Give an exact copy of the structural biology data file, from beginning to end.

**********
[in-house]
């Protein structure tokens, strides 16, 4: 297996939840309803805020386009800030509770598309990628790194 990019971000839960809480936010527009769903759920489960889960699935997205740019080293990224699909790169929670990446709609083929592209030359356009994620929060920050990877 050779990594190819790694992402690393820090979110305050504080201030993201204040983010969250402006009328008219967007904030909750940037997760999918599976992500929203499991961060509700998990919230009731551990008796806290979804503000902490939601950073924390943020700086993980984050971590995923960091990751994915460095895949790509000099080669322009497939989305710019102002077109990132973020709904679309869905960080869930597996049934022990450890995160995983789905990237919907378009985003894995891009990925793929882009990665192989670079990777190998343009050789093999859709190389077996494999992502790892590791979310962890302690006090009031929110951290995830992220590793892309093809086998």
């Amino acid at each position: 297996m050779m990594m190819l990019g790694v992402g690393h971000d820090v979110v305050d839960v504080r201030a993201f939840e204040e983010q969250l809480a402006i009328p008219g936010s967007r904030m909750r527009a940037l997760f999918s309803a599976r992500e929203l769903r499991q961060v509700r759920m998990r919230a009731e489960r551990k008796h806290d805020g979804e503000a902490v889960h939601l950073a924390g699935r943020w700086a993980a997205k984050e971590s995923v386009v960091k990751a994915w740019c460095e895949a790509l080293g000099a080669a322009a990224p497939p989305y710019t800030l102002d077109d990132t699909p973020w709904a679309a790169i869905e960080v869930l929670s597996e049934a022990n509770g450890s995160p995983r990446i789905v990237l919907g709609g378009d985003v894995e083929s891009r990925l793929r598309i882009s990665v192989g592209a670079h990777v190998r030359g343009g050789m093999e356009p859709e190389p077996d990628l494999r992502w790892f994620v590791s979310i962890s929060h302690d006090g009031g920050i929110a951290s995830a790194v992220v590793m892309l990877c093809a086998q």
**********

[in-house]
């Protein structure tokens, strides 16, 4: 297996939840309803805020386009800030509770598309990628790194 990019971000839960809480936010527009769903759920489960889960699935997205740019080293990224699909790169929670990446709609083929592209030359356009994620929060920050990877 050779990594190819790694992402690393820090979110305050504080201030993201204040983010969250402006009328008219967007904030909750940037997760999918599976992500929203499991961060509700998990919230009731551990008796806290979804503000902490939601950073924390943020700086993980984050971590995923960091990751994915460095895949790509000099080669322009497939989305710019102002077109990132973020709904679309869905960080869930597996049934022990450890995160995983789905990237919907378009985003894995891009990925793929882009990665192989670079990777190998343009050789093999859709190389077996494999992502790892590791979310962890302690006090009031929110951290995830992220590793892309093809086998």
């Amino acid at each position: 297996m050779m990594m190819l990019g790694v992402g690393h971000d820090v979110v305050d839960v504080r201030a993201f939840e204040e983010q969250l809480a402006i009328p008219g936010s967007r904030m909750r527009a940037l997760f999918s309803a599976r992500e929203l769903r499991q961060v509700r759920m998990r919230a009731e489960r551990k008796h806290d805020g979804e503000a902490v889960h939601l950073a924390g699935r943020w700086a993980a997205k984050e971590s995923v386009v960091k990751a994915w740019c460095e895949a790509l080293g000099a080669a322009a990224p497939p989305y710019t800030l102002d077109d990132t699909p973020w709904a679309a790169i869905e960080v869930l929670s597996e049934a022990n509770g450890s995160p995983r990446i789905v990237l919907g709609g378009d985003v894995e083929s891009r990925l793929r598309i882009s990665v192989g592209a670079h990777v190998r030359g343009g050789m093999e356009p859709e190389p077996d990628l494999r992502w790892f994620v590791s979310i962890s929060h302690d006090g009031g920050i929110a951290s995830a790194v992220v590793m892309l990877c093809a086998q």